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Don't expand the Yonge subway into York Region: Editorial

A York Region push to expand the Yonge subway north to Richmond Hill threatens to further jam an already over-crowded system.
July 11, 2016

There may be a case some day for pushing the Yonge subway north to Richmond Hill - but not now, and perhaps not even 20 years from now. Given current crowding it would be utterly irresponsible to lengthen the route to introduce another 165,000 daily riders.

But that isn’t stopping York Region politicians from rashly pressing for a seven-kilometre subway extension. As reported by the Star’s Ben Spurr, York has launched a public relations campaign aimed at pressuring Ottawa and Queen’s Park to fund this ill-advised project.

A “Yonge Subway Now!” website is up and running urging “everyone to get on board” and back the expansion. It includes a petition, optimistic statistics, and a “wall of support” section where people are encouraged to post photos of themselves holding signs bearing slogans such as: “Full funding NOW.”

Earlier this year 16 York Region mayors, councillors and senior staff travelled to Ottawa and met with Prime Minister Justin Trudeau on this issue. And last month, responding to York’s pleas, the provincial government announced it would provide $55 million to fund planning and design work on the proposed route. The new PR campaign is meant to maintain momentum in the wake of that announcement.

One might admire the determination of York Region politicians if it wasn’t for such an ill-conceived purpose.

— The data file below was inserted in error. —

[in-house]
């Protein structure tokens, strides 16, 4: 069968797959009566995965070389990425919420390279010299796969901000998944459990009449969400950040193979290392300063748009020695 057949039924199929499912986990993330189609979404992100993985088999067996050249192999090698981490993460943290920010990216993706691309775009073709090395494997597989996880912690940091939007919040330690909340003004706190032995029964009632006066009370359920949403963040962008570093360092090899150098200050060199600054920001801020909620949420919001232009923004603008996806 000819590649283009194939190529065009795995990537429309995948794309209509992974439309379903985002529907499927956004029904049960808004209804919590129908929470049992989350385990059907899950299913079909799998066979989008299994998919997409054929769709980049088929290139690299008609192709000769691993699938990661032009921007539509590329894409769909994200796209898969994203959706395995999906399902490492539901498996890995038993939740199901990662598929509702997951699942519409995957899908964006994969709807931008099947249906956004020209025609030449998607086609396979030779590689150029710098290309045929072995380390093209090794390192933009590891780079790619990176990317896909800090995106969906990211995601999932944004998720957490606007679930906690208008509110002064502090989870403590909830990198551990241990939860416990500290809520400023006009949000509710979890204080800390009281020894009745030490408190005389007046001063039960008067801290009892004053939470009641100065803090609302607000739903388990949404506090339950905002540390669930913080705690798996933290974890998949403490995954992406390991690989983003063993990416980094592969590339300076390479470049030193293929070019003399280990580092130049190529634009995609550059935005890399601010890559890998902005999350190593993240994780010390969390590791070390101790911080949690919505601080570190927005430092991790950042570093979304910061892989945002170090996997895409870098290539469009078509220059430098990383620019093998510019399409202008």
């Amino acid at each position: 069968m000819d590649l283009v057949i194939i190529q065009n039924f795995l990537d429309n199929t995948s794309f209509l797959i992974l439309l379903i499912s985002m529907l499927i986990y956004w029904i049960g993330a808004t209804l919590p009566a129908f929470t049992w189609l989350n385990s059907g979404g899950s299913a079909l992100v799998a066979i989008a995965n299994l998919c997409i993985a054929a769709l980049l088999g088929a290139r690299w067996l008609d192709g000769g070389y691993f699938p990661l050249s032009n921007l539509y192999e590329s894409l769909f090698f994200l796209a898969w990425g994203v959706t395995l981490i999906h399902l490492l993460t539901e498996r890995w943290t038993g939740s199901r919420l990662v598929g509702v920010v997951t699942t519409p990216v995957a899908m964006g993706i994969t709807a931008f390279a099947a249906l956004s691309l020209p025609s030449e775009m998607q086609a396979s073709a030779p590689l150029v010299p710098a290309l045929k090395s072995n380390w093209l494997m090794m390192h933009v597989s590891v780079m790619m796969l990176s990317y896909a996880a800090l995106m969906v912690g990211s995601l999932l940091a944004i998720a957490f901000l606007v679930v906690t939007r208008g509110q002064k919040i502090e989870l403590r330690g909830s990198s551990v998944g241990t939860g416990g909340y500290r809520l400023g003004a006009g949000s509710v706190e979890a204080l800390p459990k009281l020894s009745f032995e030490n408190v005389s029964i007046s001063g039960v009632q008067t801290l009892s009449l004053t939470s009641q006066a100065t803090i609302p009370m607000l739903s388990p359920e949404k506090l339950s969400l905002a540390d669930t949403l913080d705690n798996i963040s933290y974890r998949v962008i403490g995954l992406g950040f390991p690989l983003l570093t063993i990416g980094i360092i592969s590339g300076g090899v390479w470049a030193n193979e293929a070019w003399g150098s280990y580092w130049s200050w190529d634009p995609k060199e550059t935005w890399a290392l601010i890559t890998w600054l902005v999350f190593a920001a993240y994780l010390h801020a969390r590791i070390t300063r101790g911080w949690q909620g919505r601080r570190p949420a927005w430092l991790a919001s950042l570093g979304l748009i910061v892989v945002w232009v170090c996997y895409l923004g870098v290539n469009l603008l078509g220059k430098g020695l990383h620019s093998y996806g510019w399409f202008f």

Toronto Transit Commission officials have quite rightly warned that the Yonge line simply can’t absorb a deluge of new riders from York. And it won’t be in a position to do so until completion of the long-awaited subway “relief line.” That will require at least $6.8 billion, which hasn’t yet been allocated, and the project might take decades to complete.

York officials are counting on finding some breathing space on the Yonge line in the next few years through congestion-easing efforts that are already underway. These include measures to upgrade the subway’s signal system and automatic controls, allowing trains to run more often. But even with such initiatives, the already-packed Yonge line is projected to reach a crisis point after 2031.

If a relief line isn’t open by then, thousands of York Region riders will only exacerbate the crunch. And given the lethargic pace of subway construction in Canada’s largest city, it’s not at all certain that relief will arrive in time.

Under these circumstances it would be reckless to build a northern extension of the Yonge line. The aggressive sales pitch coming from York Region can’t change that reality.